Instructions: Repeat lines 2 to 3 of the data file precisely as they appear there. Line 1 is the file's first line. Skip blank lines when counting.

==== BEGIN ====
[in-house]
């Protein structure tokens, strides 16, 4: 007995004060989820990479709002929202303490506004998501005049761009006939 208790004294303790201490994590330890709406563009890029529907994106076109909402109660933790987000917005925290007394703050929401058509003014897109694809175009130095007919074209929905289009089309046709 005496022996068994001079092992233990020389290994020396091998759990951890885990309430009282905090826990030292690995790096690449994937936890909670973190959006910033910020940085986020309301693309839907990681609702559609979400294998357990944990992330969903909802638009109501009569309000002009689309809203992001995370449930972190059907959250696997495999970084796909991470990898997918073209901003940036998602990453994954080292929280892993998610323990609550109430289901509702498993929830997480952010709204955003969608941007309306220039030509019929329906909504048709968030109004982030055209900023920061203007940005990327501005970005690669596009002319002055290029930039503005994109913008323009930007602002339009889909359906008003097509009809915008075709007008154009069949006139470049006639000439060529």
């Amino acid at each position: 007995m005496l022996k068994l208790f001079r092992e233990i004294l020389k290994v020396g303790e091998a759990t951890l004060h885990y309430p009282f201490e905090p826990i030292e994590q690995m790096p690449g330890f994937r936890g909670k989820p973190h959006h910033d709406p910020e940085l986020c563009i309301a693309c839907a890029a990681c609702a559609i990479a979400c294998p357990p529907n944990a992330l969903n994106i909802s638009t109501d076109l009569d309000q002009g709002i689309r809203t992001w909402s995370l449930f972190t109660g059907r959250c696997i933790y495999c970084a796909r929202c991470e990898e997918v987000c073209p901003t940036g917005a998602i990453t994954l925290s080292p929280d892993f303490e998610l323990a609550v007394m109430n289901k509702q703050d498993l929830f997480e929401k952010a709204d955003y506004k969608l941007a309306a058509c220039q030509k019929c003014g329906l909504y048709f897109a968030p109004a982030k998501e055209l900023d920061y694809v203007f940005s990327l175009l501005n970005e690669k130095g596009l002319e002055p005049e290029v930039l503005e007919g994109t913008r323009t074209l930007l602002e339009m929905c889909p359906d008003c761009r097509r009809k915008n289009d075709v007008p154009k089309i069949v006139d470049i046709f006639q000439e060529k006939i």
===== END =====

């Protein structure tokens, strides 16, 4: 007995004060989820990479709002929202303490506004998501005049761009006939 208790004294303790201490994590330890709406563009890029529907994106076109909402109660933790987000917005925290007394703050929401058509003014897109694809175009130095007919074209929905289009089309046709 005496022996068994001079092992233990020389290994020396091998759990951890885990309430009282905090826990030292690995790096690449994937936890909670973190959006910033910020940085986020309301693309839907990681609702559609979400294998357990944990992330969903909802638009109501009569309000002009689309809203992001995370449930972190059907959250696997495999970084796909991470990898997918073209901003940036998602990453994954080292929280892993998610323990609550109430289901509702498993929830997480952010709204955003969608941007309306220039030509019929329906909504048709968030109004982030055209900023920061203007940005990327501005970005690669596009002319002055290029930039503005994109913008323009930007602002339009889909359906008003097509009809915008075709007008154009069949006139470049006639000439060529």
């Amino acid at each position: 007995m005496l022996k068994l208790f001079r092992e233990i004294l020389k290994v020396g303790e091998a759990t951890l004060h885990y309430p009282f201490e905090p826990i030292e994590q690995m790096p690449g330890f994937r936890g909670k989820p973190h959006h910033d709406p910020e940085l986020c563009i309301a693309c839907a890029a990681c609702a559609i990479a979400c294998p357990p529907n944990a992330l969903n994106i909802s638009t109501d076109l009569d309000q002009g709002i689309r809203t992001w909402s995370l449930f972190t109660g059907r959250c696997i933790y495999c970084a796909r929202c991470e990898e997918v987000c073209p901003t940036g917005a998602i990453t994954l925290s080292p929280d892993f303490e998610l323990a609550v007394m109430n289901k509702q703050d498993l929830f997480e929401k952010a709204d955003y506004k969608l941007a309306a058509c220039q030509k019929c003014g329906l909504y048709f897109a968030p109004a982030k998501e055209l900023d920061y694809v203007f940005s990327l175009l501005n970005e690669k130095g596009l002319e002055p005049e290029v930039l503005e007919g994109t913008r323009t074209l930007l602002e339009m929905c889909p359906d008003c761009r097509r009809k915008n289009d075709v007008p154009k089309i069949v006139d470049i046709f006639q000439e060529k006939i």